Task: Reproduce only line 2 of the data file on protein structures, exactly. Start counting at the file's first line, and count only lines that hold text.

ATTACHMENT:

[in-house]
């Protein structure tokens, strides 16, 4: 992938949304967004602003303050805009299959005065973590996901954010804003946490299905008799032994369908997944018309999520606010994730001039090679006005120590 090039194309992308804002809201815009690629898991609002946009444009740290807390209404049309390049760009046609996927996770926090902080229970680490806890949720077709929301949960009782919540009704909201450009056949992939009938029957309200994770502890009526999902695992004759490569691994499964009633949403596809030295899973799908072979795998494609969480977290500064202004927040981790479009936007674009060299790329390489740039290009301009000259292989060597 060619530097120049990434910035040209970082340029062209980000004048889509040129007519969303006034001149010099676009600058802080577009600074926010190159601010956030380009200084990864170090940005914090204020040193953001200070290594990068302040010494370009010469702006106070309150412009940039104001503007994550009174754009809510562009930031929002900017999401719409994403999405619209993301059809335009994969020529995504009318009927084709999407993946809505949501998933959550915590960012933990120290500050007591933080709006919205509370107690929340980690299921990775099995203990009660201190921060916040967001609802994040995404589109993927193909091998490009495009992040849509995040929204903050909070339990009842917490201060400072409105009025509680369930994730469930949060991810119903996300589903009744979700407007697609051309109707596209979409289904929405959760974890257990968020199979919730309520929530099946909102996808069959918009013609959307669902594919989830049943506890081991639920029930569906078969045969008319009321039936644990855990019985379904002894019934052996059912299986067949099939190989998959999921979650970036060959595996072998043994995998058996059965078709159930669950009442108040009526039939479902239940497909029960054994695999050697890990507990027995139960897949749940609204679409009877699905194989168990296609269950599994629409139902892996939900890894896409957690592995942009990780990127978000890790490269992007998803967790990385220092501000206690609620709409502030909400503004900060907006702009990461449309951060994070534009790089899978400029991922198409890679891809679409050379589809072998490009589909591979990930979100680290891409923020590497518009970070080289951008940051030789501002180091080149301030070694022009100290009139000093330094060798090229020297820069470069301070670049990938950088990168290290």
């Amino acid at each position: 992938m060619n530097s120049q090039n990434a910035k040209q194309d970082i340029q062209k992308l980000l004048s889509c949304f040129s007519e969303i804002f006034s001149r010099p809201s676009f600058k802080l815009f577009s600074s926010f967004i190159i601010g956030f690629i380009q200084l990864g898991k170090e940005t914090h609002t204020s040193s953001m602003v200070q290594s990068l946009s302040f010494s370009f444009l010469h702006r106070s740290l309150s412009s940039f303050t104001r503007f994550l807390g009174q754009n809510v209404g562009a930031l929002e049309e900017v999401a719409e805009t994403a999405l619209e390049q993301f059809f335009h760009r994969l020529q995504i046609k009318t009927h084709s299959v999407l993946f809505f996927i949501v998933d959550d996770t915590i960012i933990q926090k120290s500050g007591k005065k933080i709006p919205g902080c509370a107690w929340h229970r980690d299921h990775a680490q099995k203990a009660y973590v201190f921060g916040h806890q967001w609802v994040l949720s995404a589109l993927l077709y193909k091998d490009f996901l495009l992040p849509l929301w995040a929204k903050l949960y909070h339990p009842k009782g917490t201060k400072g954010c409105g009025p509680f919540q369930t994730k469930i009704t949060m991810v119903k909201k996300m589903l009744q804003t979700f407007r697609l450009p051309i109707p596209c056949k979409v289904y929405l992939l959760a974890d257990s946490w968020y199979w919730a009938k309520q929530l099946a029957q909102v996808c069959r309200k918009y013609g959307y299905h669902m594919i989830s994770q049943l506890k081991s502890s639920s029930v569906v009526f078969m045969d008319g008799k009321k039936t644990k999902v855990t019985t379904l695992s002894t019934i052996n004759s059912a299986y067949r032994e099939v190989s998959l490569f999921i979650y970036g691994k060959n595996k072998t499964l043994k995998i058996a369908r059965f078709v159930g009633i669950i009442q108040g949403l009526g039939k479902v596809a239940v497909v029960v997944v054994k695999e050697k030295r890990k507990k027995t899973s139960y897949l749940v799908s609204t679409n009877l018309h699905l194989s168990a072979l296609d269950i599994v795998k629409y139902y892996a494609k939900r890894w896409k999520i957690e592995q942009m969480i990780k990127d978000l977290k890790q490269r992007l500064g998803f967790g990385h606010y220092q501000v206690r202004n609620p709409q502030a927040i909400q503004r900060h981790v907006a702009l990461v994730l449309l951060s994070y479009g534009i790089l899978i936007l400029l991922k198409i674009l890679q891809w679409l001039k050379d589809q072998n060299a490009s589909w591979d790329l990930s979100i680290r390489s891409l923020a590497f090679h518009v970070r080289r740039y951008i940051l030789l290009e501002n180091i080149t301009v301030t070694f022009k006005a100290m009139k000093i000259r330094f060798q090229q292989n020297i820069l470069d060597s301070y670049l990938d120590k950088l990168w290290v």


């Protein structure tokens, strides 16, 4: 992938949304967004602003303050805009299959005065973590996901954010804003946490299905008799032994369908997944018309999520606010994730001039090679006005120590 090039194309992308804002809201815009690629898991609002946009444009740290807390209404049309390049760009046609996927996770926090902080229970680490806890949720077709929301949960009782919540009704909201450009056949992939009938029957309200994770502890009526999902695992004759490569691994499964009633949403596809030295899973799908072979795998494609969480977290500064202004927040981790479009936007674009060299790329390489740039290009301009000259292989060597 060619530097120049990434910035040209970082340029062209980000004048889509040129007519969303006034001149010099676009600058802080577009600074926010190159601010956030380009200084990864170090940005914090204020040193953001200070290594990068302040010494370009010469702006106070309150412009940039104001503007994550009174754009809510562009930031929002900017999401719409994403999405619209993301059809335009994969020529995504009318009927084709999407993946809505949501998933959550915590960012933990120290500050007591933080709006919205509370107690929340980690299921990775099995203990009660201190921060916040967001609802994040995404589109993927193909091998490009495009992040849509995040929204903050909070339990009842917490201060400072409105009025509680369930994730469930949060991810119903996300589903009744979700407007697609051309109707596209979409289904929405959760974890257990968020199979919730309520929530099946909102996808069959918009013609959307669902594919989830049943506890081991639920029930569906078969045969008319009321039936644990855990019985379904002894019934052996059912299986067949099939190989998959999921979650970036060959595996072998043994995998058996059965078709159930669950009442108040009526039939479902239940497909029960054994695999050697890990507990027995139960897949749940609204679409009877699905194989168990296609269950599994629409139902892996939900890894896409957690592995942009990780990127978000890790490269992007998803967790990385220092501000206690609620709409502030909400503004900060907006702009990461449309951060994070534009790089899978400029991922198409890679891809679409050379589809072998490009589909591979990930979100680290891409923020590497518009970070080289951008940051030789501002180091080149301030070694022009100290009139000093330094060798090229020297820069470069301070670049990938950088990168290290």